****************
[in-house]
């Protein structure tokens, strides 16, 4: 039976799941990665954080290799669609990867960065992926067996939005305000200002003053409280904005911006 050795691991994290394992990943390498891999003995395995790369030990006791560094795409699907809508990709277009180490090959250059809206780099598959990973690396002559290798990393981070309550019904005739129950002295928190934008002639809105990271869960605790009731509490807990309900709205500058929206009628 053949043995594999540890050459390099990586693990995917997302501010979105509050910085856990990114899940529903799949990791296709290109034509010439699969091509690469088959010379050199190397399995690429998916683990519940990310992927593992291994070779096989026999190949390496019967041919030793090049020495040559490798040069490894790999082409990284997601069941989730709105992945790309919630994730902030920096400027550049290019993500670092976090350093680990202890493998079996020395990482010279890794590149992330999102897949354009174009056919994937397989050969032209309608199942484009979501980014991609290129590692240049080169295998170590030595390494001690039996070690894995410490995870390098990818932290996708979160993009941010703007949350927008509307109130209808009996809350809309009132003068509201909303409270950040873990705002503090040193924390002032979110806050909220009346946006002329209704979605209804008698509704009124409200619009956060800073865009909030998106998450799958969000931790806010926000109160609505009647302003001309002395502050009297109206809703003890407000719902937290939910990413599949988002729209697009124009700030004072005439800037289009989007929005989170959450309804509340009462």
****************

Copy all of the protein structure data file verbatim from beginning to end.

[in-house]
């Protein structure tokens, strides 16, 4: 039976799941990665954080290799669609990867960065992926067996939005305000200002003053409280904005911006 050795691991994290394992990943390498891999003995395995790369030990006791560094795409699907809508990709277009180490090959250059809206780099598959990973690396002559290798990393981070309550019904005739129950002295928190934008002639809105990271869960605790009731509490807990309900709205500058929206009628 053949043995594999540890050459390099990586693990995917997302501010979105509050910085856990990114899940529903799949990791296709290109034509010439699969091509690469088959010379050199190397399995690429998916683990519940990310992927593992291994070779096989026999190949390496019967041919030793090049020495040559490798040069490894790999082409990284997601069941989730709105992945790309919630994730902030920096400027550049290019993500670092976090350093680990202890493998079996020395990482010279890794590149992330999102897949354009174009056919994937397989050969032209309608199942484009979501980014991609290129590692240049080169295998170590030595390494001690039996070690894995410490995870390098990818932290996708979160993009941010703007949350927008509307109130209808009996809350809309009132003068509201909303409270950040873990705002503090040193924390002032979110806050909220009346946006002329209704979605209804008698509704009124409200619009956060800073865009909030998106998450799958969000931790806010926000109160609505009647302003001309002395502050009297109206809703003890407000719902937290939910990413599949988002729209697009124009700030004072005439800037289009989007929005989170959450309804509340009462």